The train was so tightly packed that when I checked my current account balance on my phone, four people breathed in sharply and gave me sympathetic looks.
But then the girl left of me started playing Candy Crush and everyone's attention shifted to her.
With people and cameras everywhere, there's no privacy any more. If you need to adjust your underpants or unpick a wedgie you have to book a hotel room.
"I'd like to book a twin-bed no-smoking room for 30 seconds, please."
"Certainly sir. For a security deposit, we will require your credit card, house deeds and firstborn child."
But stories of technology and humanity can create warm and fuzzy feelings, I learned from two recent news reports.
At the end of May, a jam-packed train on the way to a college in New York got stuck. Everyone was in a bad mood. One of the passengers was student Jerich Alcantara, dressed in university robes to receive his diploma. "I would like to thank you all for coming to my graduation," he joked. "It means a lot to me."
The carriage full of strangers laughed, someone found celebratory music to play, a diploma was zapped to his phone, and suddenly it was a party. Someone filmed it for the Internet, of course, and the result was that his graduation was witnessed by millions of people.
Then came a news report on tech-savvy accountant David Goodwin, who used geek know-how to get away with the perfect crime 100 times in a row.
He turned up at a busy, charity-minded church in Northern Ireland with his laptop and offered to check the accounts. Since the members donating cash and the needy spending it were highly trusting, he found it easy to transfer big chunks of money to his own accounts.
After two years stealing charity donations from the church, he'd committed his 100th crime and felt unstoppable.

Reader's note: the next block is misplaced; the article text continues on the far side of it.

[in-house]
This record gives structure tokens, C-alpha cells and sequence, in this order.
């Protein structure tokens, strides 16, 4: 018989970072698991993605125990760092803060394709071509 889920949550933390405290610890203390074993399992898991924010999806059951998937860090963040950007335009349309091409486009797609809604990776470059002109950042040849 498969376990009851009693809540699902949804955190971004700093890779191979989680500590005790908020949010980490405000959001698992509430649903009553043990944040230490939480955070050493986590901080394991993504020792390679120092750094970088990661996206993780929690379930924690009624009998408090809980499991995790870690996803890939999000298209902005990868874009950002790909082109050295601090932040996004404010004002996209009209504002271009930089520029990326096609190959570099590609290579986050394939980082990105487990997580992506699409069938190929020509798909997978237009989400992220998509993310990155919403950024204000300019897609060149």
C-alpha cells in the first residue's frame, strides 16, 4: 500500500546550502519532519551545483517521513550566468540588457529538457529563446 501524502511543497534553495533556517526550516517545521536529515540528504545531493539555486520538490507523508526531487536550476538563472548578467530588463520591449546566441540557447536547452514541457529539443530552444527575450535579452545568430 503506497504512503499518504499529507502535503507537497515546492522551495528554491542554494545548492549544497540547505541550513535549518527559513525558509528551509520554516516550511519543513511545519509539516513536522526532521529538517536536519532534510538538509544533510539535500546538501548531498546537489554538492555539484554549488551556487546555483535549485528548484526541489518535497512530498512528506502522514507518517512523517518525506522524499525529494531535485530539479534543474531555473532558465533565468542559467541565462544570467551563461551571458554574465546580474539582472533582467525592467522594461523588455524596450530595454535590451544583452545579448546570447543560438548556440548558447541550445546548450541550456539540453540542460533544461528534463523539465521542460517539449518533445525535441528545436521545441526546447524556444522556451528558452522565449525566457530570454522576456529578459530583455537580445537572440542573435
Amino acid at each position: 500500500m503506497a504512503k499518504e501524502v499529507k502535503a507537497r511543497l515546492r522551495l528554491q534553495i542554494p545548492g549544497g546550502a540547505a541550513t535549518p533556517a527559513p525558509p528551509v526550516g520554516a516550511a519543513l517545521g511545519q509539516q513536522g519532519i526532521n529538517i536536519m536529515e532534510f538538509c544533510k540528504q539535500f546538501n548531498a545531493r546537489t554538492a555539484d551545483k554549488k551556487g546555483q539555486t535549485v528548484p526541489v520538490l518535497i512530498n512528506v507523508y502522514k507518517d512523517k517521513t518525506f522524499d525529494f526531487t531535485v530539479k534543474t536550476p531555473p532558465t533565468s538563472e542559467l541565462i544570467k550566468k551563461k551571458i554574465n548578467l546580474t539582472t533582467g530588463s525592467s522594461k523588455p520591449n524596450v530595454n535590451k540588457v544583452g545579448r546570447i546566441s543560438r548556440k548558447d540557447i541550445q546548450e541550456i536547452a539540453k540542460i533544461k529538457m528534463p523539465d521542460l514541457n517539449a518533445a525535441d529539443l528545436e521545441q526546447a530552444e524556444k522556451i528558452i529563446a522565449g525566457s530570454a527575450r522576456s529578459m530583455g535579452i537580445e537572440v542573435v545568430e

But then the church had a guest speaker: A reformed criminal.
Everything the man said hit Goodwin like a thunderbolt from heaven.
Deeply moved, Goodwin spent the next few hours creating spreadsheets showing exactly how he had committed each of his 100 crimes, and then walked to the local police station, where he opened his laptop and said: "Look what I've done."
That story also produced a warm, fuzzy feeling -- which evaporated when I saw the next news report in my inbox.
Researchers say the amount of invisible, intangible money being spent every day (clicking to buy stuff) had overtaken the amount of actual physical money being spent every day. Coins and banknotes will disappear, pundits say.
This is bad.
My main tool for impressing on my children the value of money is the extreeeeeemely slooooooow way I count out their pocket money every week, an expression of agony on my face. Sometimes I actually weep blood.
A quick click on a screen to transfer cash is not the same. It fails to convey the pain that needs to be associated with money moving away from Dad's pocket in any direction.
I'm going to do all my financial stuff on the train from now on. At least I get a bit of sympathy there.